‘Al-Zarqawi’ is not really very foreign to Iraq — he is a Jordanian citizen, but he belongs to the Bani Hassan tribe which straddles the Iraq-Jordan border — and he is not very important either. He is a rather obscure member of al-Qaeda who was in Afghanistan during the period when the 9./11 attacks on the United States were planned and carried out, and there is no evidence that he or any other al-Qaeda member was in contact with the ruling Baathist Party in Iraq before Saddam Hussein’s regime was destroyed in the US invasion.

If he is in contact with underground members of the Baath party now — for which there is also no evidence — that would hardly be surprising: the enemy of my enemy is (for the moment) my friend. But the notion that he and al-Qaeda are behind the Iraqi resistance is purely an ideological fantasy. There are plenty of Baathists in Iraq who hate having been driven from power, plenty of Islamists unconnected with Osama bin Laden’s crowd (including even some Kurds) who hate the presence of arrogant infidels in their country, and plenty of plain Iraqi nationalists who regard the occupation as an intolerable national humiliation.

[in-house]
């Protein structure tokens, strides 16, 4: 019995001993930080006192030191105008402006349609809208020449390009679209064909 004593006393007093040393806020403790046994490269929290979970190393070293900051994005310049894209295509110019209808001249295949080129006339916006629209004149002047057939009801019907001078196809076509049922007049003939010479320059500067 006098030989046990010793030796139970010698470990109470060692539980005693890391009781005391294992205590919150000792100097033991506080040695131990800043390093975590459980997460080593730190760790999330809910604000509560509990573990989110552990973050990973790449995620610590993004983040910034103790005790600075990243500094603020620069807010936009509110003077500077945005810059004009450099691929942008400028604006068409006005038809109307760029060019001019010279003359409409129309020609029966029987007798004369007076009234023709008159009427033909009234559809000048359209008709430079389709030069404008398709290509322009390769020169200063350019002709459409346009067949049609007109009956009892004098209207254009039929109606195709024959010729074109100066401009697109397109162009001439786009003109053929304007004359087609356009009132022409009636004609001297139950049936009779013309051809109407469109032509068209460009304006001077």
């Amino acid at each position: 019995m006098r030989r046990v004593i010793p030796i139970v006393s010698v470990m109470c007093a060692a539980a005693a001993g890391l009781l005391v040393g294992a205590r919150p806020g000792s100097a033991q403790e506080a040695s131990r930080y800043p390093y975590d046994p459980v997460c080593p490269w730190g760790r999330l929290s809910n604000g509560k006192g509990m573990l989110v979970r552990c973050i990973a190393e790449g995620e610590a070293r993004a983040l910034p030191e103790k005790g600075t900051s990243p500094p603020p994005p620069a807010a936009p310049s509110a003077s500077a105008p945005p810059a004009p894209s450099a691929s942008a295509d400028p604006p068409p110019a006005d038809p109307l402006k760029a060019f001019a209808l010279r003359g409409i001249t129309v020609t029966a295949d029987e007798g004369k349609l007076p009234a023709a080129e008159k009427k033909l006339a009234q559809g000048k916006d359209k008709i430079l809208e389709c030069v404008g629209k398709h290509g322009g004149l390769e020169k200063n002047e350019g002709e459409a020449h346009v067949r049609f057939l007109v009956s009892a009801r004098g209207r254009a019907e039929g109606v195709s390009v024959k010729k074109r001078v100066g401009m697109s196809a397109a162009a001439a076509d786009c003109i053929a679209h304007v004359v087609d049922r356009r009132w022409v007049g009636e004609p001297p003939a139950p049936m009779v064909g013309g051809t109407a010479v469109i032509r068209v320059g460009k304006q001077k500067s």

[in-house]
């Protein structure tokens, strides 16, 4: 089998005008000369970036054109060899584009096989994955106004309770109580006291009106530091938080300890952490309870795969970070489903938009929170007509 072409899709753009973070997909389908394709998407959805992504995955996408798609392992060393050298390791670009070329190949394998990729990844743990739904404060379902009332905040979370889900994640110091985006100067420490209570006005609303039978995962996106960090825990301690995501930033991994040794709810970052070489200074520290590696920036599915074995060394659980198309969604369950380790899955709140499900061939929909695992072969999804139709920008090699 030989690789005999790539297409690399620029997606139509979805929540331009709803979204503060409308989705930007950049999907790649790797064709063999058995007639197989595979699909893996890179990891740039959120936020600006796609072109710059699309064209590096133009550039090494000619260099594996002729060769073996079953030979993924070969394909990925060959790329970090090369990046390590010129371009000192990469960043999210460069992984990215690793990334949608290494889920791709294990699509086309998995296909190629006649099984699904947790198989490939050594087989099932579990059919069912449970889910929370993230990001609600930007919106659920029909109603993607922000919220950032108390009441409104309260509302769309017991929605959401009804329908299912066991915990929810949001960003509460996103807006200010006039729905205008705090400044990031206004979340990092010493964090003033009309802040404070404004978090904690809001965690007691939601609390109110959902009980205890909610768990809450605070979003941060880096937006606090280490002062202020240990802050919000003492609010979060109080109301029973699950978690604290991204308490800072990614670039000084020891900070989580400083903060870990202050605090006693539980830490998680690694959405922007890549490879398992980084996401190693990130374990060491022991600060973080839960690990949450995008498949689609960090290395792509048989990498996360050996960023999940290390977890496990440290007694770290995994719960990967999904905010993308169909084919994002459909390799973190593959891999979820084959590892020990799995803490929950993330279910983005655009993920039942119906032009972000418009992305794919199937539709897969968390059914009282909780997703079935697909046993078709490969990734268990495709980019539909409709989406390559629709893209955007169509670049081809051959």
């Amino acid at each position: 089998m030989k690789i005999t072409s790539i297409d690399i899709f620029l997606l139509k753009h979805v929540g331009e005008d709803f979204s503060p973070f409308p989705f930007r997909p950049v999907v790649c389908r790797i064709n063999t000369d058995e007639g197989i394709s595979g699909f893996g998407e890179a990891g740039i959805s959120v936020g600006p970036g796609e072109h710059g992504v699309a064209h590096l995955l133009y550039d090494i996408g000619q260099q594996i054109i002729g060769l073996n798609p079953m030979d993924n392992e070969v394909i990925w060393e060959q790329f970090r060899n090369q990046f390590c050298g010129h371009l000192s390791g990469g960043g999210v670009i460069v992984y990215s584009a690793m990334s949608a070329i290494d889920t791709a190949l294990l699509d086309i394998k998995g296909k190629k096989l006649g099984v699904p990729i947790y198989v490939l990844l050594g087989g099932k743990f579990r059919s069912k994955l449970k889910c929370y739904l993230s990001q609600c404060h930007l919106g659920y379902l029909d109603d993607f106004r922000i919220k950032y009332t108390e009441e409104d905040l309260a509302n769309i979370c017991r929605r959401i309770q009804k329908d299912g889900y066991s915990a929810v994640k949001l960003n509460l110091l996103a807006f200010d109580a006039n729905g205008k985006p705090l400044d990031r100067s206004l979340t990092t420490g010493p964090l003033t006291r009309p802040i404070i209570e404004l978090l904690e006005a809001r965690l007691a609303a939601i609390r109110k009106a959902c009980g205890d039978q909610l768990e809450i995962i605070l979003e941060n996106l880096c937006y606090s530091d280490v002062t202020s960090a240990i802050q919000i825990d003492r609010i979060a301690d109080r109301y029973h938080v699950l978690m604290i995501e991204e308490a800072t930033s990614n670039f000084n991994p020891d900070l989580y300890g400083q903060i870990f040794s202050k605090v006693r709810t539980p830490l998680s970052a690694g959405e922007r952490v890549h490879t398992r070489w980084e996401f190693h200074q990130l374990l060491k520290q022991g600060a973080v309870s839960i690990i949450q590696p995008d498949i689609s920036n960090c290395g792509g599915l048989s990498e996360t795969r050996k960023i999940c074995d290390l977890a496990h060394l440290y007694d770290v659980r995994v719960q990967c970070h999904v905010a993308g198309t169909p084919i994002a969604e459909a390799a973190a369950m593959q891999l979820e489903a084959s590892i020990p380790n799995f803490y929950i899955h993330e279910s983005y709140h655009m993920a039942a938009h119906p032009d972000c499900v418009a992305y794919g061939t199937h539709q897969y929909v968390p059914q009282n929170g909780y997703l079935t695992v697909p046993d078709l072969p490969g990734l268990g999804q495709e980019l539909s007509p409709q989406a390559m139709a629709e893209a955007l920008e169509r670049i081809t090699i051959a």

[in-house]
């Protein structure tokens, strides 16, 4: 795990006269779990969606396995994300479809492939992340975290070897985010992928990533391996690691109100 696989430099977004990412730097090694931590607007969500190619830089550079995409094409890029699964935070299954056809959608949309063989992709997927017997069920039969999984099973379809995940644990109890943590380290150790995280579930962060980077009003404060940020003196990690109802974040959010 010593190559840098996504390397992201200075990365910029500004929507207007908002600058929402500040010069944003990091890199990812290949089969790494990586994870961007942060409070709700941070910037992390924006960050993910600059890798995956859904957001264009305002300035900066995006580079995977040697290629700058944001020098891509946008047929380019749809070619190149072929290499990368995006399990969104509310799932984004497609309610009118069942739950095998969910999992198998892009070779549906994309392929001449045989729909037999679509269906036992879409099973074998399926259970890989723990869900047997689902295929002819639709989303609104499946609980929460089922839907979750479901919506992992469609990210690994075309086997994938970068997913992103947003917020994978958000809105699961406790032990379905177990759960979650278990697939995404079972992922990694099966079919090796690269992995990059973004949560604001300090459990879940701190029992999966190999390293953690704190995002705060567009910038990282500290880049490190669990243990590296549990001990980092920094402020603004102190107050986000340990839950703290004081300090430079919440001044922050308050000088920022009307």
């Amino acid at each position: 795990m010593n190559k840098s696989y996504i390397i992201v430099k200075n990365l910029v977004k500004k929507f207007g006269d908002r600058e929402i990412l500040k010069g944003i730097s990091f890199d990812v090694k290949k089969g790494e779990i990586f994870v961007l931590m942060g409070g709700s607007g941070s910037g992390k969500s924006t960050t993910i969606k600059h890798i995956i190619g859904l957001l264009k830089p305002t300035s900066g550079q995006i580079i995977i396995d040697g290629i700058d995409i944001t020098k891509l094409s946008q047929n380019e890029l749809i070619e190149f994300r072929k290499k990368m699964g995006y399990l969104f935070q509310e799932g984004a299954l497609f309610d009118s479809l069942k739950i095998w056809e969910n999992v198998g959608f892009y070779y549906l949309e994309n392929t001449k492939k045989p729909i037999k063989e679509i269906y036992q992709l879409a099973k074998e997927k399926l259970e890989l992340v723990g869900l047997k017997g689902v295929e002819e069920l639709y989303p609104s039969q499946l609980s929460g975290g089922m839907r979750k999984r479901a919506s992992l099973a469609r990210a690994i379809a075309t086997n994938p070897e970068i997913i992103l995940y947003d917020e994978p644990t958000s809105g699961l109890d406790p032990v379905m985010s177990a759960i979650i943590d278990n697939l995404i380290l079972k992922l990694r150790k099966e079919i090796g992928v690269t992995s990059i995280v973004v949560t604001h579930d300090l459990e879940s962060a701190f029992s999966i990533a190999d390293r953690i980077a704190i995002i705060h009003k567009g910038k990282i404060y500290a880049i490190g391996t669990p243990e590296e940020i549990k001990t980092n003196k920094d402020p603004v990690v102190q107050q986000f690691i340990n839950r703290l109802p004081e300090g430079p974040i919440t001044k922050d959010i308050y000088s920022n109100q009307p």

So far these resisters are mostly Sunni, since the Shia leadership has managed to keep its own people quiet in the hope that free elections will finally bring the majority population to power without a fight, but the US plan to install a ‘sovereign’ government in July without elections risks bringing the Shias into the fight, too.

Since unemployment has soared from 50 percent to 80 percent since the US invasion, it is no surprise that desperate Iraqis are willing to join the new police and army that the US occupation authorities are building to serve as sandbags between American soldiers (who have largely been pulled off the streets to minimise casualties) and the resistance. But it is equally unsurprising that the resistance regards these Iraqi police and soldiers in US pay as collaborators and high-priority targets. Sometimes their attacks employ suicide bombers, but almost all of them have been native-born Iraqis.

Still, you can see why ‘foreign terrorists’ is the preferred explanation in an election year. It makes the whole invasion of Iraq look less like barking up the wrong tree.

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To shorten to 725 words, omit paragraphs 4 and 8. (“Same…fighters”; and “So far…too”).